If he wasn’t the best male ballroom dancer in their club and therefore her only logical choice as partner, she would have broken his kneecaps then and there. Instead she rolled her eyes. Leave it to Ship to reduce everything to sex. She remembered the one time they’d worked together on a mission for the Falls. He’d been an agent too (but seven years ago had been made redundant instead of leaving of his own accord). On their one assignment together, he’d made her so mad with his constant innuendo that she flat-out refused to work with him again. Management had complied.
So now the only maneuvers they did together were on the dance floor. However, sleeping with him after last year’s club Christmas party had probably been a mistake, and ended up making everything worse. Blame it on the Pineau des Charentes.
“Go stick it in a blender,” she said, smiling at him with menace in her eyes. He laughed.
The onlookers in the room clapped in appreciation as they left the floor together. Movement caught Delphine’s eye, and her gaze was drawn to a buxom, dark-haired young woman in a tight-fitting dress that was the same color as her own. Only this woman’s sleek gown was covered with sequins. And showed a lot more cleavage. The woman was clapping her hands and jumping up and down, and it had been the momentum of her cleavage that had caught Delphine’s attention. And Ship’s too, because he ditched Delphine faster than you could speak the words “boob job” and headed in the clapping girl’s direction.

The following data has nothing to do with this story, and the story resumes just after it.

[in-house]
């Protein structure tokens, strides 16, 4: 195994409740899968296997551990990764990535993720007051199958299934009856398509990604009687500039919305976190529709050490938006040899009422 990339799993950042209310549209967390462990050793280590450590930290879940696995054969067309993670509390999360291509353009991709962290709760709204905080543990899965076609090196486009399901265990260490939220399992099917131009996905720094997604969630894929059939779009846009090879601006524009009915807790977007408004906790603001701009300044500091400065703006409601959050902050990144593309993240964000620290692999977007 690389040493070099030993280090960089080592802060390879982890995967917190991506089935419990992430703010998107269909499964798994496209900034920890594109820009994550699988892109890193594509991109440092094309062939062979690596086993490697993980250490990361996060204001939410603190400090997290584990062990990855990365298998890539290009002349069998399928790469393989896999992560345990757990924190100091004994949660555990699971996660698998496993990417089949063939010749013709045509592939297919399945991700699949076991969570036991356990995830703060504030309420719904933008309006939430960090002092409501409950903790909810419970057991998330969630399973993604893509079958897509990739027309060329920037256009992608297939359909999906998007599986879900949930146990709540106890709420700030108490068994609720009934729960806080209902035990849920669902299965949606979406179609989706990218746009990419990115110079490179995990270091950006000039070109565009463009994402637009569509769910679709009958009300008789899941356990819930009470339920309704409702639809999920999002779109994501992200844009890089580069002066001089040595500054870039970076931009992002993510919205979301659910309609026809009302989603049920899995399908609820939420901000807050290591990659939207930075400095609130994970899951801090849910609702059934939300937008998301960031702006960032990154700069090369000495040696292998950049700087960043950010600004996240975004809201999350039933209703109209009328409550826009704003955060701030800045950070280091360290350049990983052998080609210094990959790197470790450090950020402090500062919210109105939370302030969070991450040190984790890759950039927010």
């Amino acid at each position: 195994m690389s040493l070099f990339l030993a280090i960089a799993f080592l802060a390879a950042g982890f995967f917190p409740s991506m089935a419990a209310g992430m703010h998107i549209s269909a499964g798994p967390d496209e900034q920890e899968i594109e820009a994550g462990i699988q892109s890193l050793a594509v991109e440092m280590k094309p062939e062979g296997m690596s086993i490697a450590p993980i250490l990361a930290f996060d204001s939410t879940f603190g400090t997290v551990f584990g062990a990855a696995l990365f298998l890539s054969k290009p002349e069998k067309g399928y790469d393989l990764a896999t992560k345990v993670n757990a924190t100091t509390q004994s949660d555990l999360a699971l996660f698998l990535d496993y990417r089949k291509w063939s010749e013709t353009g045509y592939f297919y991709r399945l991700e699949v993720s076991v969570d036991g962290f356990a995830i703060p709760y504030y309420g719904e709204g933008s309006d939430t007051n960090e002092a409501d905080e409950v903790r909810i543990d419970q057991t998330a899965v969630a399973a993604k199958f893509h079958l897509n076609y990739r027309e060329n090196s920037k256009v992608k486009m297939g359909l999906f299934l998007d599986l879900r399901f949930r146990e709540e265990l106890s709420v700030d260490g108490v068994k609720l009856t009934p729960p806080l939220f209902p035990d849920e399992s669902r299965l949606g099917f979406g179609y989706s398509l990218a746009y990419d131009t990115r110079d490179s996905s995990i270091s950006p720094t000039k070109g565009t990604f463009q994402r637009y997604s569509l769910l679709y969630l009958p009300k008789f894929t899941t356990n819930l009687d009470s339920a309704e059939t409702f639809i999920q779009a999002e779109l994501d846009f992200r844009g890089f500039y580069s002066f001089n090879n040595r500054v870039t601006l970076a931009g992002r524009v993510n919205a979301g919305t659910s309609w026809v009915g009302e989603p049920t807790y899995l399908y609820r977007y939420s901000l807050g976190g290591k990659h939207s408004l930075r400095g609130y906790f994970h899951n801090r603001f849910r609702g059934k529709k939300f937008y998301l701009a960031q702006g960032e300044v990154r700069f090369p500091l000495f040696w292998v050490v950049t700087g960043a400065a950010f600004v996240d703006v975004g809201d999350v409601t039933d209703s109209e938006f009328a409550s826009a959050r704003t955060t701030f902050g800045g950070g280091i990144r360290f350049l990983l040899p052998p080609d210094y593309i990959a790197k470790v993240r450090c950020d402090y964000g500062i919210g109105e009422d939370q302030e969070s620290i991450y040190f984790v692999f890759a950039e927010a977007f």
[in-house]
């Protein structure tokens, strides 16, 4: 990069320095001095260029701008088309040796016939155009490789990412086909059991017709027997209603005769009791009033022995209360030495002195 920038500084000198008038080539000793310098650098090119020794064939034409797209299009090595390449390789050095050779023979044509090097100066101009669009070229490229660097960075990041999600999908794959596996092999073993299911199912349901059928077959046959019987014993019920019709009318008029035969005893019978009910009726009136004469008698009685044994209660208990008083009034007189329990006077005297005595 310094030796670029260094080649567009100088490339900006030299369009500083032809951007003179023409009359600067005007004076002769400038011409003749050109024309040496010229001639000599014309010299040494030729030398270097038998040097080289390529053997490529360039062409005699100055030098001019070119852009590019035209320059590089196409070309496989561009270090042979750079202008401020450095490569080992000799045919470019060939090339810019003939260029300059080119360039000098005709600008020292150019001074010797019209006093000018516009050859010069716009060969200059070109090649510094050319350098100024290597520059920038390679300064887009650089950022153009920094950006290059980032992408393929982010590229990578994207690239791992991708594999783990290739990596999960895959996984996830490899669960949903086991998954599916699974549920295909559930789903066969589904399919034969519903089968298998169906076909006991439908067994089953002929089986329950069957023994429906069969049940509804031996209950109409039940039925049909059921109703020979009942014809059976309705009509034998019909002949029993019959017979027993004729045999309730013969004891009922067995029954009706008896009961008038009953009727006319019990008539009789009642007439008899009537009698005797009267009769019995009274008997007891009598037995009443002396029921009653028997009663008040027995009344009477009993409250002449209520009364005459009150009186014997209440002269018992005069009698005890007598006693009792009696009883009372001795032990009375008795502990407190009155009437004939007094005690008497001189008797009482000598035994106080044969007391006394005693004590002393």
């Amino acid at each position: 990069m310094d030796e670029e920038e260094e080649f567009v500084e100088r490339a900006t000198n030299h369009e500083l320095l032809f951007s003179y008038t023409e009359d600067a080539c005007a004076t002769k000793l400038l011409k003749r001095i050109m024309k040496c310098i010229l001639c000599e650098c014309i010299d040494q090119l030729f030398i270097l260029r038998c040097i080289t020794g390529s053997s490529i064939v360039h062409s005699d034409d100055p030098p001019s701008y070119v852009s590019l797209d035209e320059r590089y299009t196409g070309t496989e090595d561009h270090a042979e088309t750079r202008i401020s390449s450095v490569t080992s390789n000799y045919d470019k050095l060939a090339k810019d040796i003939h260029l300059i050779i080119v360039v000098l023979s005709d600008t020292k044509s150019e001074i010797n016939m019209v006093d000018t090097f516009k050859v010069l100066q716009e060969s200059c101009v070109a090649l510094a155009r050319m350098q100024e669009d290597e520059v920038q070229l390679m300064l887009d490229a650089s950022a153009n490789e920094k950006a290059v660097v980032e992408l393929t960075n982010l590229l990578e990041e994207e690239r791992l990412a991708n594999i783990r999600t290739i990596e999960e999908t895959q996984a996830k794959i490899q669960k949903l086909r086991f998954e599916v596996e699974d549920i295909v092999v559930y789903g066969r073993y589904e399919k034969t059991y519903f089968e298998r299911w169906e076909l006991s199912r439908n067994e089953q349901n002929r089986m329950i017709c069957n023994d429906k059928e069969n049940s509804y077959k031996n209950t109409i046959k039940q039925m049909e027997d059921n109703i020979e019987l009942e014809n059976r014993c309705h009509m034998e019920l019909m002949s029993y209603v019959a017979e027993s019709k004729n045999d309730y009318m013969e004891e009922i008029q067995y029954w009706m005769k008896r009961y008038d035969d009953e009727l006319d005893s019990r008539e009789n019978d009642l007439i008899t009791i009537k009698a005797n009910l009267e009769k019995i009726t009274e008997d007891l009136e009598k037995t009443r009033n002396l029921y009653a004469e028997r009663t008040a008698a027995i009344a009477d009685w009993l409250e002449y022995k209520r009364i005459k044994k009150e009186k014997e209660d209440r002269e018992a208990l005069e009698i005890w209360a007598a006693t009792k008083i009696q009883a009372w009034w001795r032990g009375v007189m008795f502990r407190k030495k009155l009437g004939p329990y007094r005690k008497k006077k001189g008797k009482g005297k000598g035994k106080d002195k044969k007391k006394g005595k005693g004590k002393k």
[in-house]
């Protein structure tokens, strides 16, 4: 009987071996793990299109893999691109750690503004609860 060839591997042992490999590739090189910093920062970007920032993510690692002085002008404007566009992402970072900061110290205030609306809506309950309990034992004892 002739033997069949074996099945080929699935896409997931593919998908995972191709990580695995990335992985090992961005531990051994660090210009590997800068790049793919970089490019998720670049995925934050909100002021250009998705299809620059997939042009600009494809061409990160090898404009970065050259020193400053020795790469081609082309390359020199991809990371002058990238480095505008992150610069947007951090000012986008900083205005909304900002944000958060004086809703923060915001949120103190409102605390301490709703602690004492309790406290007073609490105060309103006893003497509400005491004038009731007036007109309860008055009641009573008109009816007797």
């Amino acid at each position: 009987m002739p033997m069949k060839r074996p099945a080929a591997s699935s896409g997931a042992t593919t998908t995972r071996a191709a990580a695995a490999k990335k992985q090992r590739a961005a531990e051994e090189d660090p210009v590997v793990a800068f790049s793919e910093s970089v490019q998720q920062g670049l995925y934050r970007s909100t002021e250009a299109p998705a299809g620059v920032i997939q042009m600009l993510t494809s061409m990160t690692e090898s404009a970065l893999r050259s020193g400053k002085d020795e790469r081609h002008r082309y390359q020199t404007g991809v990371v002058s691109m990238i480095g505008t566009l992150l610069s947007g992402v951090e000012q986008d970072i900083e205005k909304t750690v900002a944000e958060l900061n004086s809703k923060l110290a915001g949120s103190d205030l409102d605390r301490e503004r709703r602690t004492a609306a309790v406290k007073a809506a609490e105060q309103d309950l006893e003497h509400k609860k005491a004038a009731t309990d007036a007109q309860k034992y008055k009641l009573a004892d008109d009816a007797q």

Another song started up and four or five couples began to make their way around the room. Delphine went to stand with her friend Marvis, who offered her a cup of punch.
Delphine took one sip of the red, syrupy liquid and winced. “When are they going to stop serving this abhorrence?”
“As soon as people start ponying up more money for something other than value containers of powdered Fruit Smacko,” said Marvis. She took an FDA-warning sized gulp from her own cup and shrugged.
“Who is that?” asked Delphine, nodding at the woman who was holding Ship’s attention so … fully.
“No idea,” said Marvis. “But she started coming a few weeks ago, while you were on vacation on the east coast.”